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Wednesday, September 16, 2009

The Paths of Eden

Rather than start with a geography lessons ("The Suwannee River begins in a Georgia swamp . . . " ) why not start with real estate agent Dan Horne in action, driving up a logging road? Stories have one subject, people, not rivers or geography.

Also, rather than have Mr. Horne escorted up a non-specific logging road to a non-specific cabin, why not give readers what they need to form a more clear, less generic image of the road, and to particularize the cabin—but not before we get there. Create the moment with more vivid and immediate sensory detail, an--having created the moment--stay in in it. Also, when does the agent ask "Is this far enough out of the way for you" ? A mile from the cabin? A hundred feet from the door? On the front steps of the cabin? The idea is clear; the action isn’t. The author has not immersed him/herself sufficiently in the event. As readers we are not quite there.

"There was [a kitchen]": the weakest word pairing in the language. Ditto “It was” ["a dark and stormy night."—Edward Bulwer-Lytton]. Since we are sharing Dan's experience here, render the description active through his senses? "He entered a small kitchen . . ."

A kitchen, a room, some furniture. Nothing specified; everything generic. There are no generic kitchens: even in their genericism (beige Formica) kitchens are identified by their particulars. This same tendency to generalize continued with the “sturdy pier” “small boat.” Adjectives give us opinions, but nothing solid, nothing sensual. Rather than give opinions about these objects, provide the sensual details on which the opinions are based. It takes more work, but it's worth it.

By the end of the third paragraph readers may want a visual of at least one of these characters. I don’t "see" them. They are disembodied names and voices.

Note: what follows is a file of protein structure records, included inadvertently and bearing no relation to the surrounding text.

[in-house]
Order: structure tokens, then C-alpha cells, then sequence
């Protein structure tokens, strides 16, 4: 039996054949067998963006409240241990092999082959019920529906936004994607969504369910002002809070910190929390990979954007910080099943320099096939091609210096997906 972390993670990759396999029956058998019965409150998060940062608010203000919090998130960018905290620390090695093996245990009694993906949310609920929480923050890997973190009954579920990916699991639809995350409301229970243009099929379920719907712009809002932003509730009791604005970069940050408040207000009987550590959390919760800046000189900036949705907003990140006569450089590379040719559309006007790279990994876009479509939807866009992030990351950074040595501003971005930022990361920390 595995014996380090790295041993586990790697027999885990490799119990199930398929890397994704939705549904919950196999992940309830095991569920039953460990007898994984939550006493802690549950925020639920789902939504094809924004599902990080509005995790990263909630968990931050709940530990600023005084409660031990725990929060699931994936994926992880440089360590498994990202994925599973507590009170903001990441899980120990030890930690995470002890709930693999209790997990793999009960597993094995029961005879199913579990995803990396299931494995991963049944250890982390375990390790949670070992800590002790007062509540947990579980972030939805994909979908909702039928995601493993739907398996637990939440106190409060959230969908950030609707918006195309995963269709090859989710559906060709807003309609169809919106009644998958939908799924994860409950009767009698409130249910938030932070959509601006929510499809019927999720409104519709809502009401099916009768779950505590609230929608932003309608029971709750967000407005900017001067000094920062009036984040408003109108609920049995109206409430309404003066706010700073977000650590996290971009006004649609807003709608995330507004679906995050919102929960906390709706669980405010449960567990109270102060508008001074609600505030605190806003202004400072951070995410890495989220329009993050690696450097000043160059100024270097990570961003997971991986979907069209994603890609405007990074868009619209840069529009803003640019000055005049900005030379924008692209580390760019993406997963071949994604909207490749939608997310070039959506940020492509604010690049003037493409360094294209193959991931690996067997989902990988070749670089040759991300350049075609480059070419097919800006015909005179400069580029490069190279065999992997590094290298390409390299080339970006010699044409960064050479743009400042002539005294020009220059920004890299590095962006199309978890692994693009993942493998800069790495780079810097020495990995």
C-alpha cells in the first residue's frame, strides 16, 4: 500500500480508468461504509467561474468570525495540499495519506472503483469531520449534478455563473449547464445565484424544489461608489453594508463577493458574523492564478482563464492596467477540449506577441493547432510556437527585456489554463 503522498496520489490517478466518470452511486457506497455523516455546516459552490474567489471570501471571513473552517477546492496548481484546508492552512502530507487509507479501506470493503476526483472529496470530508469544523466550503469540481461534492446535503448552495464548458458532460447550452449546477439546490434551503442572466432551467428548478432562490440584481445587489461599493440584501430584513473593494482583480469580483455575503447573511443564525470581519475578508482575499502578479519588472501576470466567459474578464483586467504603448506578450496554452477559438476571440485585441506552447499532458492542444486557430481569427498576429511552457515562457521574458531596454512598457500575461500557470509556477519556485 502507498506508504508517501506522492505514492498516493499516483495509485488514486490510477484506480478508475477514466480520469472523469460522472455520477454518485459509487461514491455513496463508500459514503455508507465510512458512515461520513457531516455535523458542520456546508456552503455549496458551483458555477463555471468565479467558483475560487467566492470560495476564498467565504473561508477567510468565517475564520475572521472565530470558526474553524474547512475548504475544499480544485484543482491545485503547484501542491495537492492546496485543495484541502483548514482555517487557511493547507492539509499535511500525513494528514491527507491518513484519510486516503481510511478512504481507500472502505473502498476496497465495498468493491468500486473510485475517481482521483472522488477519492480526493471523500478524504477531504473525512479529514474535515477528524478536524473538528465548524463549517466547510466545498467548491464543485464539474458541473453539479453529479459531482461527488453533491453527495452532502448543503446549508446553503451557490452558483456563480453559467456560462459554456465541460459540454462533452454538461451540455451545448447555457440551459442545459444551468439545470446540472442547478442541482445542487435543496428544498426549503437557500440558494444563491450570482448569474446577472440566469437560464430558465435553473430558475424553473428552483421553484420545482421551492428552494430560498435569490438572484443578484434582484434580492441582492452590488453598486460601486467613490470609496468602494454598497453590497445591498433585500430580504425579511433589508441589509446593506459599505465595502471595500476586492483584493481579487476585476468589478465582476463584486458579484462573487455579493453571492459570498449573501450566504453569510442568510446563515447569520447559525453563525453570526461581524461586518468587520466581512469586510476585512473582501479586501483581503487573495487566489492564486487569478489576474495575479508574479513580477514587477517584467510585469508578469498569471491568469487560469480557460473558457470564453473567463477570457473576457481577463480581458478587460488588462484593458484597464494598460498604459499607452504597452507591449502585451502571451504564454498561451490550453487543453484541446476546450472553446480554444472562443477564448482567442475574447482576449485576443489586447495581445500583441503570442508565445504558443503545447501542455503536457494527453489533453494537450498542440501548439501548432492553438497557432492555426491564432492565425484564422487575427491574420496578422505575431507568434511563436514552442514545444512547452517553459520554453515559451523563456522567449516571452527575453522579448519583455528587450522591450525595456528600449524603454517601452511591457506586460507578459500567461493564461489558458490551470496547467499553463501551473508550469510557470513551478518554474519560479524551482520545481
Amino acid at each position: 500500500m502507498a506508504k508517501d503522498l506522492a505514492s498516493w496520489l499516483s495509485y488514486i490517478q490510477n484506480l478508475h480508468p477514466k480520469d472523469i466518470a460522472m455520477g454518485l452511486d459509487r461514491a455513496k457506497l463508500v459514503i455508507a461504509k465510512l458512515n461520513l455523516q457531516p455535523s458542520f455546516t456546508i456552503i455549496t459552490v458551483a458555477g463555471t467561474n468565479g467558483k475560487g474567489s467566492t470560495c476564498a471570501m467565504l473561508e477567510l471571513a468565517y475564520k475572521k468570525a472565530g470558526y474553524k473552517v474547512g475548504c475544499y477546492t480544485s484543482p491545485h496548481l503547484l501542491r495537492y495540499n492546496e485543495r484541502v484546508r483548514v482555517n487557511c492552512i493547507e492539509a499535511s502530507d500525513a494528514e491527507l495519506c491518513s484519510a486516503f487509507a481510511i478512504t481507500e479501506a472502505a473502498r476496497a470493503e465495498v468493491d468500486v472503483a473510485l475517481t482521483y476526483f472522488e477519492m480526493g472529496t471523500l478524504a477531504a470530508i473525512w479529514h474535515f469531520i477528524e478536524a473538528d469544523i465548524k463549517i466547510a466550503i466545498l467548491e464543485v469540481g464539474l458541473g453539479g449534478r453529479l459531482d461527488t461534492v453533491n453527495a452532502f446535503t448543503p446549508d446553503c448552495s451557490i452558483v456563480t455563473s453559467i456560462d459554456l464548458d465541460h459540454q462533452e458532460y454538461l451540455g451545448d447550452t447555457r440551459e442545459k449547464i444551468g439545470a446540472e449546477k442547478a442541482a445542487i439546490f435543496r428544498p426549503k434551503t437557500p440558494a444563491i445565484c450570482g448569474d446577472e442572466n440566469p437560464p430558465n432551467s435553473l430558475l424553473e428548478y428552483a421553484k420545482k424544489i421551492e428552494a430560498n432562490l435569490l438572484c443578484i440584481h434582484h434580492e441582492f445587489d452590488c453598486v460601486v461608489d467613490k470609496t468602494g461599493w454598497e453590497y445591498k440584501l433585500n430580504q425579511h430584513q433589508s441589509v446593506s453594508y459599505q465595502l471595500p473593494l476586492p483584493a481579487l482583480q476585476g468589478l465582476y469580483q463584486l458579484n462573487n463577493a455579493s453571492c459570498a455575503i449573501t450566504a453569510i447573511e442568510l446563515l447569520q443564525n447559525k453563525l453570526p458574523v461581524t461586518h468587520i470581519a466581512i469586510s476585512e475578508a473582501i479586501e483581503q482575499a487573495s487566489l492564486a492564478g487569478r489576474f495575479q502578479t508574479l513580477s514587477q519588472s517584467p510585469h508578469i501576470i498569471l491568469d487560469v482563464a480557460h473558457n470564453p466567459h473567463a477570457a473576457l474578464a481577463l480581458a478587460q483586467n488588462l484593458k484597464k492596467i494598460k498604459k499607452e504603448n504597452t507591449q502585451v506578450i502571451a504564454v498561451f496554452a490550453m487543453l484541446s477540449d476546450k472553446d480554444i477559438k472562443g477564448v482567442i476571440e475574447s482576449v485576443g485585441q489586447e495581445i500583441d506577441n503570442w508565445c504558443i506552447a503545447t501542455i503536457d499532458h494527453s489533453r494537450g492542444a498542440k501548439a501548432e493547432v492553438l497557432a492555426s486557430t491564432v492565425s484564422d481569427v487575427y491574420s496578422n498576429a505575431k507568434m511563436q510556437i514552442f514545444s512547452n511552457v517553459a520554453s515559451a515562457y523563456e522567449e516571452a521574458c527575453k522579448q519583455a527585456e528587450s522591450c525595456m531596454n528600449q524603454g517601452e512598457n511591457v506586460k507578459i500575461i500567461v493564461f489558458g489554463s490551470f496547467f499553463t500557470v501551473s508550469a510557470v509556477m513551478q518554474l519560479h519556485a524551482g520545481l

Last paragraph: They've left the cabin? Unclear. A transition is needed. A white space might help. "Honor the white space."—Mary Gordon.

Right now, this opening is all purely objective, as if a camera were watching these two men. No subjective content; we are not in either of their heads. And yet even the objective camera’s point of view isn’t clear. In film this is never a problem, obviously, since the camera can only be in one place at a time, and we as viewers never question its position. But in fiction, the “camera angle” must be solidly established through language. There is a big difference between a purposefully objective point of view (as Hemingway gives us in his story “The Killers”) and no POV, or one that's accidental or arbitrary. In Hemingway's story, the stark, cold, objective treatment of the material suits the subject: a story about two hired killers arriving in a midwestern town to fulfil a contract. Here, there does not appear to be any such clear intention; the lack of any subjective content or clear point of view filter seems more like an omission than a decision, and makes for a muted, insipid reading experience. We are denied the subjective content of prose/fiction, but are given nothing to take its place. The subjective filter has been removed; but there is no "stark" or "cinemagraphic" filter here to take its place. The result is bland.

Either give us a sense of whose experience we are reading, or provide us with a camera eye's vivid objectivity.

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